Article

Poetry, Prophecy, and Theological Revelation  

William Franke

In the history and prehistory of human societies, poets, prophets, and seers (the word vates can cover all three) have often been virtually indistinguishable from one another. From time immemorial, their respective activities overlap and interpenetrate to such an extent that prophets (or mantics or seers) and poets have been closely associated and tend to completely coalesce in many of their functions and modalities. The Sanskrit word kavi (like its Latin cognate vates) embraces both. A certain strand of ideology running through the Bible (at least as interpreted by classical rabbinic texts) aims to drive a wedge between God-inspired prophecy and humanly created poems. Nevertheless, the Hebrew word nabi for “prophet” means “bubbling forth, as from a fountain,” so the vocabulary of the Hebrew Bible, too, is naturally apt to suggest the creative fecundity of verbal imagination. In fact, Amos, Isaiah, Elisha, and Ezekiel frequently produce parables, proverbs, and even love songs. In primordial cultures, with only minimal social stratification and differentiation of roles, long before any specific mantles as either prophet or poet can be identified and donned, a figure like that of the shaman or even the wizard (Merlin, for example) is often emblematic of a certain undecidability between religious revelation or spiritual experience and creative imagination and invention. Of course, in modern cultures, with their highly differentiated social roles, theological revelation and poetry are typically seen as distinct and often even as opposed to each other in crucial respects. Yet the two still need to be understood together as reciprocal and symbiotic in their origins, aims, and purposes. Throughout subsequent history, the deepest intents of literary and religious practices remain inseparable from each other in their myriad manifestations within our cultural traditions and institutions; they thus stand to be illuminated by such a juxtaposition. Poetry and prophecy together comprise the common matrix of some of the oldest and most fundamental modes of expression of humanity across cultures.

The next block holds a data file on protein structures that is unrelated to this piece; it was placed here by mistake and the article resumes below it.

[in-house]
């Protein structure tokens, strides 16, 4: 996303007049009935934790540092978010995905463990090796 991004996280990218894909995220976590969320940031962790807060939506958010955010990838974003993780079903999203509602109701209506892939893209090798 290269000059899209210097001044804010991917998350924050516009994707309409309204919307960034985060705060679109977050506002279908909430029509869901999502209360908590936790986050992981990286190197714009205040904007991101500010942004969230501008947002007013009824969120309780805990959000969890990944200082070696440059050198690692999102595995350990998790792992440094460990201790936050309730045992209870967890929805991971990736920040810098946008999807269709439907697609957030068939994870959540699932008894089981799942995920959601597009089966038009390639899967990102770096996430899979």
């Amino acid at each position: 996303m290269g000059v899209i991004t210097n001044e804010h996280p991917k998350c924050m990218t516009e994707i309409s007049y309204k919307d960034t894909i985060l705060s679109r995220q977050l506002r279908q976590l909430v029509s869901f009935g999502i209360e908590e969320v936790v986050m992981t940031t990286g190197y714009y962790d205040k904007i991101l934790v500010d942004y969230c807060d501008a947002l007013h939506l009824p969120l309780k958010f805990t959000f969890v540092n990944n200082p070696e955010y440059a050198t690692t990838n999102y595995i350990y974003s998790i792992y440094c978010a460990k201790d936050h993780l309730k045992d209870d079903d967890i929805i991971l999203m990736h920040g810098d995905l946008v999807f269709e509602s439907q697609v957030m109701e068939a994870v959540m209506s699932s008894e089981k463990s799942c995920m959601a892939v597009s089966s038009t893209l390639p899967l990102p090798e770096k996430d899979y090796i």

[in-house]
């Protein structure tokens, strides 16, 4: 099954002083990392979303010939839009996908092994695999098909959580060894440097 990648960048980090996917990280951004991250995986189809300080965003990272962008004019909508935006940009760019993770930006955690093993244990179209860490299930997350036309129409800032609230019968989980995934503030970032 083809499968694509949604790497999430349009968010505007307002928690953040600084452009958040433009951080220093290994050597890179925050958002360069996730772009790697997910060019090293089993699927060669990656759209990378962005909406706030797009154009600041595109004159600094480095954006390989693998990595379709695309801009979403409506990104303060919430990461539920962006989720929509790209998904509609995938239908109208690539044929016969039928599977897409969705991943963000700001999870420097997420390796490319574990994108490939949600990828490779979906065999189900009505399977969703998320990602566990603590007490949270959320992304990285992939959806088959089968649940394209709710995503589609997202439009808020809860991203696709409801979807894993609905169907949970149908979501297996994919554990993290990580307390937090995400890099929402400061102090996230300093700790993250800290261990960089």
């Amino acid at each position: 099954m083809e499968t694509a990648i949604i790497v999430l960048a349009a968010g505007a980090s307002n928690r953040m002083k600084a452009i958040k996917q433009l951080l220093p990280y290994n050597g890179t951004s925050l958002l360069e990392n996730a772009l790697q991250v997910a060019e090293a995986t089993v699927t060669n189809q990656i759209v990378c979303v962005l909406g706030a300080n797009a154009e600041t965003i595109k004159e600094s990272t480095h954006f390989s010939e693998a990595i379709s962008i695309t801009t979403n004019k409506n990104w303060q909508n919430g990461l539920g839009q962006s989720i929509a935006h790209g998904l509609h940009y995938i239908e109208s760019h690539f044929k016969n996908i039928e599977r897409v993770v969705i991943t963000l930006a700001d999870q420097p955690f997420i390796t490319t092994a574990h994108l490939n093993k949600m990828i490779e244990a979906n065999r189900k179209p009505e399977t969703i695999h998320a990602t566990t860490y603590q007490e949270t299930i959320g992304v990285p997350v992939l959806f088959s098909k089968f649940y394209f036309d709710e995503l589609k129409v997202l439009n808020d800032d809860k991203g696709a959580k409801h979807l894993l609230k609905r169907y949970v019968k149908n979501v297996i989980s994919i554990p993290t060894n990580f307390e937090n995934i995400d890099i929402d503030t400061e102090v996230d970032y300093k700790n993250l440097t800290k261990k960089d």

Article

Indigenous Religions in Brazil  

Mark Münzel

In the past, Indigenous religions often served as a black box for various scholarly disciplines. For example, they have been seen as an example of psychopathic complexes or for the original primacy of the collective over the individual. With the emergence of the New Age movement, shamanism in particular has become an object of unscientific projection. In the process, on the one hand Indigenous religions were hold in higher esteem, but on the other hand the character of their reflections on time and the nature of the world and, more often than not, very abstract concepts are reduced to happiness. Approaching the issue from the perspective of mythical indigenous narratives has the advantage that Indigenous people, the tellers of these myths, speak for themselves. Of course, when they come into contact with Western scholars (who record their myths) or missionaries (who are also interested in indigenous systems of beliefs), they too naturally absorb outside influences: A clinically pure Indigenous religion, so to speak, is an illusion. Fortunately, myths, whether recorded by Indigenous scholars, or told to researchers who come from outside, are usually not dry factual reports, but literary works, today often aimed at Indigenous children and adolescents, but often enough also as literature for adults—Indigenous religions appear to us in literary guise. Brazil’s Indigenous nations represent a large number of very different cultures and traditions. Since no central authority existed prior to European colonization, and since the state institutions in Brazil that have since been established are not responsible for Indigenous systems of beliefs, these various Indigenous religions have never been unified, even if they have been subject since the early days of colonialism to uniform external influences (above all the Christian mission and the Western school system). To put it bluntly, one could say that the only thing they have in common is that they are different from one another. Still, some broad similarities can be found, and common traits that apply to a larger number, though never all, Indigenous systems of belief, myths, and rituals can be identified. One of these widespread similarities is the idea that humans are an unreal illusion reflecting another world and another time. Another trait is a belief in culture heroes who long ago laid the groundwork for the situation in the 21st century and then left the people to their own devices. The world they built will not last forever, but will one day collapse in on itself in a catastrophe, just as other worlds have collapsed before ours. Ultimately, all relations are unstable, enduring merely for more or less long or short periods of time. The only thing permanent is the change.